Originally Posted by Humble_Bear
I always pay cash for my cars. Let me do the exercise and see:
1) I ordered a X1 with only paddle shifters and dealer promised to give me $1000 discount, so the cost before tax would be $30665 + tax & license (8.75% + 2%?) = $32,965 OTD. I hate California's high tax!
I plan to pay cash and sell my beloved 11 Sorento V6 which I paid $23,500($3300 below MSRP) + tax = $25263 and should be able to sell privately for $20K (only 20K miles). $5263 is the cost in 21 months = $250/month less 30% tax deductions = $175/mo for driving the Sorento V6.
2) That means I will fork out $13K for the 2013 X1 and get drive for 3.5 years of free maintenance & full warranty. After 3.5 yearsw, my 2013 X1 might be worth $20K (@ 39K miles still under warranty). My expenses over the 42 months: ($32,965 - $20,000) divide by 42 months = $309/mo -30% tax break = $216/month.
3) In 2016 assume I then get a newly designed X1 for probably $35K + tax & lic = $37,625.
The difference between the new/old X1's would be $17,625. I drive another 3.5 years and sell it for $23K. The cost for driving the 2016 X1 would be ($37,625 - $23K) divide by 42 months = $348/mo - 30% tax break = $244/mo
*I keep the cars <3.5 years so all maintenance & warranty are covered.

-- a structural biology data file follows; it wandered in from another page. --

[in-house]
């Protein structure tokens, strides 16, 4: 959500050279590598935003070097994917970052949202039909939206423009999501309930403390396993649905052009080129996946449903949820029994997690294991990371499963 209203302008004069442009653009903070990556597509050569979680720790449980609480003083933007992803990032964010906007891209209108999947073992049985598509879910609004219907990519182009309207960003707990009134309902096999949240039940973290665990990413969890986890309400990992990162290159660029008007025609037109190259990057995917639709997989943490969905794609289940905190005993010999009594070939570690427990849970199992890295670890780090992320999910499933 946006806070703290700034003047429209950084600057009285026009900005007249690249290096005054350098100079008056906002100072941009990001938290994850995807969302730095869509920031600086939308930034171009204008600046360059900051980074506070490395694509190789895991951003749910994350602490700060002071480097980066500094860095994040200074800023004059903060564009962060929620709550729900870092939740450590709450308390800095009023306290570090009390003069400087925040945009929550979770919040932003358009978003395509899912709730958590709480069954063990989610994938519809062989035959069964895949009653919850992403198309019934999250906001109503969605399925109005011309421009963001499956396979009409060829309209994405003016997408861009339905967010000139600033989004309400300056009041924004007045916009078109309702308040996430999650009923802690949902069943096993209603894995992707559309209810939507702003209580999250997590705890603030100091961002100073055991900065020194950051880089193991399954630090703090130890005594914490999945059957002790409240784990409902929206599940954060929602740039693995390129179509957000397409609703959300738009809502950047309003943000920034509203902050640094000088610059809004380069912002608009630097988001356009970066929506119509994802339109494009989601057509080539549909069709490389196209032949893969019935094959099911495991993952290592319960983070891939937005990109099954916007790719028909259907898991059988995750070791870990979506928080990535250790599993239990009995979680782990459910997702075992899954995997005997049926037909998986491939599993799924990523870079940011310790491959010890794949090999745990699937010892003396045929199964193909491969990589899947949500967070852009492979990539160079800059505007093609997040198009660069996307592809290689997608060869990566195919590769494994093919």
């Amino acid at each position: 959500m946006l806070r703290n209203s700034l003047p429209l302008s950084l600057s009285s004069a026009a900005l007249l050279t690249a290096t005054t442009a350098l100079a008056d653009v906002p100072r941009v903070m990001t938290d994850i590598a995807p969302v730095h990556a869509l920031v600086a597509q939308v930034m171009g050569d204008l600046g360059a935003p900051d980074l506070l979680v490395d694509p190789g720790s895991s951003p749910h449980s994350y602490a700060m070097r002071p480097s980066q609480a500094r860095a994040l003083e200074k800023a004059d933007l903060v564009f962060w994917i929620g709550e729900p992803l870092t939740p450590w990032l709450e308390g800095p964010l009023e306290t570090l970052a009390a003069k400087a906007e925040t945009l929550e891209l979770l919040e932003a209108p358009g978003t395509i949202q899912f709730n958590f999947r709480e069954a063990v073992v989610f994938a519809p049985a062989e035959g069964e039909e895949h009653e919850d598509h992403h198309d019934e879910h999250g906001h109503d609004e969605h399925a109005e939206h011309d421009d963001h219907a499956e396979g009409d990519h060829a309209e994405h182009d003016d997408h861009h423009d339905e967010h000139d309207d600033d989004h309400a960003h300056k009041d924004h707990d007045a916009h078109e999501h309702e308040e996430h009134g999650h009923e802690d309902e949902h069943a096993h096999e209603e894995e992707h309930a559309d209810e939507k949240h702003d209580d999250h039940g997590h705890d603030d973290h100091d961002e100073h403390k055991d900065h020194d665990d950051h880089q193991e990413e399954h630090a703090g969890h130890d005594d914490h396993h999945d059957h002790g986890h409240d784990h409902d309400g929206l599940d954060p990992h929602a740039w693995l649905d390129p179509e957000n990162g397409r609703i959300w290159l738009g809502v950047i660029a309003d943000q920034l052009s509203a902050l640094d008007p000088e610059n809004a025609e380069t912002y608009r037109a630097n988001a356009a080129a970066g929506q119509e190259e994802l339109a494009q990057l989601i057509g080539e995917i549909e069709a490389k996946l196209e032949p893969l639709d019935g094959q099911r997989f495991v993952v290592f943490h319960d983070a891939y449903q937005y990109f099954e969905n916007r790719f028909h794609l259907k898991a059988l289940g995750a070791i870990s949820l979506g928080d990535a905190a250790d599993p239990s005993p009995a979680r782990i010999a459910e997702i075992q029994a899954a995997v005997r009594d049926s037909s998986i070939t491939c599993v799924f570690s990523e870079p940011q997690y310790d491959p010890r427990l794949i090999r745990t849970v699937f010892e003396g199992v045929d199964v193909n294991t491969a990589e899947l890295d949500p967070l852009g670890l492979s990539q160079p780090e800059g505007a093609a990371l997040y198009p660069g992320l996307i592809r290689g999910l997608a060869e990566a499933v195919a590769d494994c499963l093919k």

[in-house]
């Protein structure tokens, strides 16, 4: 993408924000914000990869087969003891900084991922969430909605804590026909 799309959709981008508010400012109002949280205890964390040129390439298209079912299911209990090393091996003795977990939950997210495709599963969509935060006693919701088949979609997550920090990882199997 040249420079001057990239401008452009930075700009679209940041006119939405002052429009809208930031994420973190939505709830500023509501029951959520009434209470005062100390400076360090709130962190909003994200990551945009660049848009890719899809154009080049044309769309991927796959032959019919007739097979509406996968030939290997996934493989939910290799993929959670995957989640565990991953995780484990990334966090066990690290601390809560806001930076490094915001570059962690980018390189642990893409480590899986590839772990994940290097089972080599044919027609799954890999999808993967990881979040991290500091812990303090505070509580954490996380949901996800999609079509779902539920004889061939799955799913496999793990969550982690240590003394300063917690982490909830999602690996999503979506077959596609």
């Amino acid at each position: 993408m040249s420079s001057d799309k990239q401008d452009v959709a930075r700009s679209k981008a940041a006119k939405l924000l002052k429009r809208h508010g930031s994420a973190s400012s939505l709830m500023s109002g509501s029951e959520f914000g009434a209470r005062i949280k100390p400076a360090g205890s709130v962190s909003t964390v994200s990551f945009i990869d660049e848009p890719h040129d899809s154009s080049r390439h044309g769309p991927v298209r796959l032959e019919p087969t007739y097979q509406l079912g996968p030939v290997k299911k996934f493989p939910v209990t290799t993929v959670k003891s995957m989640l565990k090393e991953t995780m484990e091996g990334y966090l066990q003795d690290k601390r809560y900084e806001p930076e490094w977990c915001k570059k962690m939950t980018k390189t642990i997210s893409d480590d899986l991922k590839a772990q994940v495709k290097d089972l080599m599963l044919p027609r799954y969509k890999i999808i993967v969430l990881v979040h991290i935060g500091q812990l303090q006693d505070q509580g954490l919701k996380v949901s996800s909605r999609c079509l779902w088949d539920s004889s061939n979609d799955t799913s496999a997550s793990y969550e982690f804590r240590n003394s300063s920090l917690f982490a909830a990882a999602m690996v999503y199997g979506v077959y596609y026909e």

*I am a real estate investor and agent so I get to deduct a good portion of the auto expenses against my income.
*I keep all of my cars in the garage and in pristine shape.
Right, now lets show the math after you had a major accident that cost 2/3 the value of the car to repair. Plus, take into consideration that the car doesn't feel right when driving and you have complained to the body shop ten times and now you have given up. What's your math look like now?
The point is you don't know and can't tell us how much value you will lose.
With leasing, everything is known for the most part. You will not have any unexpected repair costs. If you total the car in the USA, and the car is worth more than what the insurance company will pay then you will be covered with gap insurance that is included with a lease.
If you buy a new car every 3 years and trade in the old, then leasing might be safer (less risk) than financing.
But, the guy who has leased a new car every 3 years for the past 20 years probably spends more money on his car than the person that purchases cars over the same timeframe.
So, for this reason, any argument that leasing is for chaps that can't afford the car is utterly defeated by the fact that in the long run leasing is more expensive than purchasing.
To the contrary, purchasing is for the poor chap that can't afford to lease a new car every two or three years.